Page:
When Jesus came Grandmothers were insulted and abused 
When Jesus came all the women were forced to wear strange clothes
When Jesus came local women healers were executed as witches
When Jesus came his followers stole all the skins from all the animals
When Jesus came our hunters were made to dig in the barren ground
When Jesus came they burned our village to build an oil pipeline through it
When Jesus came our children were taken and sent away to schools
When Jesus came his ministers and soldiers raped our children 
When Jesus came the sacred dwelling places of our Gods were torn down
When Jesus came his soldiers made us worship him at gunpoint
When Jesus came we were forced into prisons, camps, and reservations
When Jesus came we were made sick with diseases that we could not cure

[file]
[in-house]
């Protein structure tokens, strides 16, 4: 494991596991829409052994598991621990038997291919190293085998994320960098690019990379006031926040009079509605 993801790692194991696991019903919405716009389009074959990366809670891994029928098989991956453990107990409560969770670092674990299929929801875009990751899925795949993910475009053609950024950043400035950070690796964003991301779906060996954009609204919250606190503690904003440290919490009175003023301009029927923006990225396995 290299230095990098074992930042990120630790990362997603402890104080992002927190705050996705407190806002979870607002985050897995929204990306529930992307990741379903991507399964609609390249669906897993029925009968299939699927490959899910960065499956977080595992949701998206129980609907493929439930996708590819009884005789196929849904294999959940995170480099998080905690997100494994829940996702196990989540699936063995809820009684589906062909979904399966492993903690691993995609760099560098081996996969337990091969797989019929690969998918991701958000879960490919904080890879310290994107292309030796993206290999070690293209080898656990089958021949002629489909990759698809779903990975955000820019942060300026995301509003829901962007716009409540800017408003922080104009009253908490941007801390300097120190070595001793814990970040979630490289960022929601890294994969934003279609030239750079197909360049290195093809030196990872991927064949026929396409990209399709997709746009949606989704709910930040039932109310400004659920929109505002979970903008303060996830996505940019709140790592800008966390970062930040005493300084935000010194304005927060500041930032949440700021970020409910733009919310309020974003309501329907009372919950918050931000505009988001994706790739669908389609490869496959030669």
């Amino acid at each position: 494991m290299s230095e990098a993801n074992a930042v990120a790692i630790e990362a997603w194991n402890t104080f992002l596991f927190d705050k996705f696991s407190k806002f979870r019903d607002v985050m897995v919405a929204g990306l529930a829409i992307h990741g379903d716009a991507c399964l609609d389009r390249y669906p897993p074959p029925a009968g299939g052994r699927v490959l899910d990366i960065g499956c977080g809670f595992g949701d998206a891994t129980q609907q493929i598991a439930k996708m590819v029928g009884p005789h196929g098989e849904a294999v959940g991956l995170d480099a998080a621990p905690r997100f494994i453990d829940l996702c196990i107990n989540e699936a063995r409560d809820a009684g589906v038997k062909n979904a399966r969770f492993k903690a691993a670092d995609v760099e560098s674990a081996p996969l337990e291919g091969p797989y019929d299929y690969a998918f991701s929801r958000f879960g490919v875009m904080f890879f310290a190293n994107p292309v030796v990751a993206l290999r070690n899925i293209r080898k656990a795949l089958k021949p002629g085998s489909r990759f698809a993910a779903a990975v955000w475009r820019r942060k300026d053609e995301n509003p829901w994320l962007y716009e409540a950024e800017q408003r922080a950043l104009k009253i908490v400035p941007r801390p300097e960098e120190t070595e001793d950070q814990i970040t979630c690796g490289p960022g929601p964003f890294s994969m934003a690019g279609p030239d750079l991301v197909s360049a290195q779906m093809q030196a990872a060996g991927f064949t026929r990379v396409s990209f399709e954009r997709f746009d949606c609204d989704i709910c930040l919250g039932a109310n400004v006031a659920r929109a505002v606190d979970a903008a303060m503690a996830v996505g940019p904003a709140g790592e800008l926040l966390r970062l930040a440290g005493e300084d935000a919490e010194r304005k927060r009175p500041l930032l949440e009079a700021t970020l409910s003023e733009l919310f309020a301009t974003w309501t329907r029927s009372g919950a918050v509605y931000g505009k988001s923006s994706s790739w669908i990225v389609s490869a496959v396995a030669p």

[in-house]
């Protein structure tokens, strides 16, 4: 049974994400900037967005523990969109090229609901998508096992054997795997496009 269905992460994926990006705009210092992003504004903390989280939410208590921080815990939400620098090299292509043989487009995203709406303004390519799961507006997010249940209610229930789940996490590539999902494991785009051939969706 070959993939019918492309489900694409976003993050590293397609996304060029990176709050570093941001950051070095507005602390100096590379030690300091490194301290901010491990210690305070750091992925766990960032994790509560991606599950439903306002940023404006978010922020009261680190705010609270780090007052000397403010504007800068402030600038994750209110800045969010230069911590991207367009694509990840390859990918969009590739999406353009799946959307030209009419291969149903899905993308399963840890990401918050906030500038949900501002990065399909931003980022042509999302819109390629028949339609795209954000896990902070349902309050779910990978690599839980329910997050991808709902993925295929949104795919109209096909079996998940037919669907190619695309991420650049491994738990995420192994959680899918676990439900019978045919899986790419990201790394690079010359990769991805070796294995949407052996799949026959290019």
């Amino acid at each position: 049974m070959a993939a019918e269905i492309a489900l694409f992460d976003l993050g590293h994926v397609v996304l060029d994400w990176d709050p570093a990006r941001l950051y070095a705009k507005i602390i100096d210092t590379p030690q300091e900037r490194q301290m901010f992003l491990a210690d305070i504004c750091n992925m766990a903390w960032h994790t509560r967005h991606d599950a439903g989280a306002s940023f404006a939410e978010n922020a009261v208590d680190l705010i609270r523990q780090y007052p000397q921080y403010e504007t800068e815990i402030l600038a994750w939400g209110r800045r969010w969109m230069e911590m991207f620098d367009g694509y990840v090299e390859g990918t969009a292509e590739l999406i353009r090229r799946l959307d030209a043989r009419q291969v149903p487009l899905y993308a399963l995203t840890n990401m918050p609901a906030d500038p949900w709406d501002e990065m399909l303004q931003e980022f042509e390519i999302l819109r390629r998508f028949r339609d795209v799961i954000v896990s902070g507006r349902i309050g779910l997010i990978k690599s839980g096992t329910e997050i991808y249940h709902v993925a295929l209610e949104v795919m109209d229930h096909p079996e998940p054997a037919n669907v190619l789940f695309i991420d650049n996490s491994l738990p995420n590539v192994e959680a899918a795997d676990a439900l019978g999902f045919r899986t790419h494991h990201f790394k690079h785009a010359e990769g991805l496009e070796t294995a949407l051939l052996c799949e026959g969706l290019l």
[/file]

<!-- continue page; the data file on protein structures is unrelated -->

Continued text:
When Jesus came they damned up the rivers and flooded our homes
When Jesus came the waters were polluted and made undrinkable
When Jesus came they would dig away our sacred mountains to find gold
When Jesus came we could not see the stars at night anymore
When Jesus came Earth became void and darkness again covered the deep

The coming of this un-named horror was sometimes spoken of as
The great and awful apocalyptic hurricane of history 
All the peoples of the world are caught up in it’s fiery vortex
All their monuments, temples and holy gathering places
Every fruit vine and seed bearing plant that is good and 
Even the oldest of the grand-father trees are
Uprooted and flung up into the dark funnel 
The rivers are stopped up, swallowed up, and run dry
The great waters are despoiled of life and made unlivable
Brother and sister creatures are swooped up and slaughtered
The great fishes of the sea, the swarms of flying birds
Even the dead are violently snatched from the earth and
Caught up into this desecrating storm
The words and sacred songs of the people become unspeakable
Unheard among the thunderous crushing winds
Exchanged for screeching gutterations of metals and money
No one people can stand alone against the power of this storm
All peoples are taken up and later cast down in strange places